Oral and maxillofacial surgeon Sean Bradley.

When you brush and floss your teeth and visit your dentist regularly, you’re not just maintaining your oral health. You’re also safeguarding your overall health. In recent years, scientists have discovered that severe, chronic gum inflammation resulting from inadequate oral hygiene boosts the odds of developing serious—even life-threatening—health problems.

Dr. Sean Bradley, an oral and maxillofacial surgeon at Robert Wood Johnson University Hospital Hamilton, explains how oral health affects the body:

What are the health risks associated with not brushing or flossing thoroughly? Plaque, a film that contains bacteria, builds up between the gums and teeth. This can cause the gums to become inflamed. If early inflammation, called gingivitis, is untreated, it can progress to periodontitis, in which gum tissue and the bones that support the teeth break down.

What’s more, inflammation may contribute to the following: heart disease, stroke, endocarditis (a heart-valve infection), low birth weight in babies born to pregnant women, diabetes (gum inflammation weakens the body’s ability to control blood sugar, leaving you more vulnerable to infection), Alzheimer’s disease, cancer (research shows that people with gum disease are at higher risk for kidney, pancreatic and blood cancers) and respiratory infections (bacteria in the mouth can be inhaled, which can lead to pneumonia).

What’s the link between gum disease and heart disease? Research now points to gum disease as an important risk factor for heart disease, atherosclerosis (hardening of the arteries) and heart attacks. Up to 91 percent of people with heart disease have periodontitis, compared to 66 percent of those who don’t have the condition. Bacteria from teeth and gums enter the bloodstream, producing toxins that injure the lining of blood vessels and cause inflammation.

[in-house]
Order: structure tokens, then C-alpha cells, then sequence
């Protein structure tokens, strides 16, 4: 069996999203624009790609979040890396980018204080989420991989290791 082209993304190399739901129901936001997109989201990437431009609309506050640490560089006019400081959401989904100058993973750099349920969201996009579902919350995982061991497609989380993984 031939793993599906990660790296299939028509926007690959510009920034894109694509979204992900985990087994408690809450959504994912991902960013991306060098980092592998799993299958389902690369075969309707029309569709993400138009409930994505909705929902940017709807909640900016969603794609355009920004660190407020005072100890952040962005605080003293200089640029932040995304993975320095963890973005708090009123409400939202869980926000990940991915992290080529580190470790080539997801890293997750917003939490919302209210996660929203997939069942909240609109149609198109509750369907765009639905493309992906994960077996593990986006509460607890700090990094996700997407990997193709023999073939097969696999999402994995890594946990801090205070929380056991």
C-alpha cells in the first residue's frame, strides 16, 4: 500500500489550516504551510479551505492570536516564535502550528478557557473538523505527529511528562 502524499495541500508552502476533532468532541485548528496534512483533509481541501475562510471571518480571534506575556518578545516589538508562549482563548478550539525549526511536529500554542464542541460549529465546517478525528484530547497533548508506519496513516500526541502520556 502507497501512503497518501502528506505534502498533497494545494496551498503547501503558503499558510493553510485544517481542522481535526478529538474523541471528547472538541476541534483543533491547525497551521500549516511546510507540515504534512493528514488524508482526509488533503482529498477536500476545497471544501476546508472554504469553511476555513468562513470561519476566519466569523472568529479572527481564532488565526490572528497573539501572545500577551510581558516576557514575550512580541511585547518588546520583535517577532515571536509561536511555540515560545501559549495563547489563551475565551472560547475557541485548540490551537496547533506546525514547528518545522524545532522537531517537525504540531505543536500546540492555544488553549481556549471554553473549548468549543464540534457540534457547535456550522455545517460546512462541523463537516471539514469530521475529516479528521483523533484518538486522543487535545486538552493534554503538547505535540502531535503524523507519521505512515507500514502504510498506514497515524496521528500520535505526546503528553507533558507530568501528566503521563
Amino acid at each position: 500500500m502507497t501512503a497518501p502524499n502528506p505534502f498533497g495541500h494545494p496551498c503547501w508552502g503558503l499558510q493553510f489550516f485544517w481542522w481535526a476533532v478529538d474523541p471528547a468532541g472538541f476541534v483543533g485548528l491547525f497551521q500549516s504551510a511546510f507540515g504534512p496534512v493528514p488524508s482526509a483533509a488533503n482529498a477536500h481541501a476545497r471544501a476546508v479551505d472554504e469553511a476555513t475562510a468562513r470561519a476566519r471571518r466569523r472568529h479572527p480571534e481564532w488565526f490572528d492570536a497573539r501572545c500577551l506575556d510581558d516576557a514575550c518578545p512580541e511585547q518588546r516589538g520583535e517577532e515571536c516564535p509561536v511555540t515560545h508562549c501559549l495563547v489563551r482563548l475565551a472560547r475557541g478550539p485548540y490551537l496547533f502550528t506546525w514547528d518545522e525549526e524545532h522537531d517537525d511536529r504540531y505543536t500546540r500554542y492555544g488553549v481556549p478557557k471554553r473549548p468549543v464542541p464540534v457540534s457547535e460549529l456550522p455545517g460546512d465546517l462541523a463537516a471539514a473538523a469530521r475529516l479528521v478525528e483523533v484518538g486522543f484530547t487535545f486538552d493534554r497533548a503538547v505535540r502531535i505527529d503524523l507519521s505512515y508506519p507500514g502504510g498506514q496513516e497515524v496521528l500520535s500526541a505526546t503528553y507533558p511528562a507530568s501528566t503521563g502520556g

This contributes to atherosclerosis, or a build-up of plaque (fatty deposits composed of cholesterol and other substances) on the walls of coronary arteries.

How can you tell if your gums aren’t healthy? One sign of trouble is bleeding when you brush or floss, but your dentist can more thoroughly evaluate the health of your gums. Be sure to see your dentist for a check-up every six months.

What’s the best way to avoid inflamed gums? Brush your teeth at least twice each day after meals for two minutes, and floss daily.

Sean Bradley, DMD, is a specialist on the RWJUH Hamilton Medical Advisory Panel (MAP). Learn more at rwjbh.org/hamiltonmap.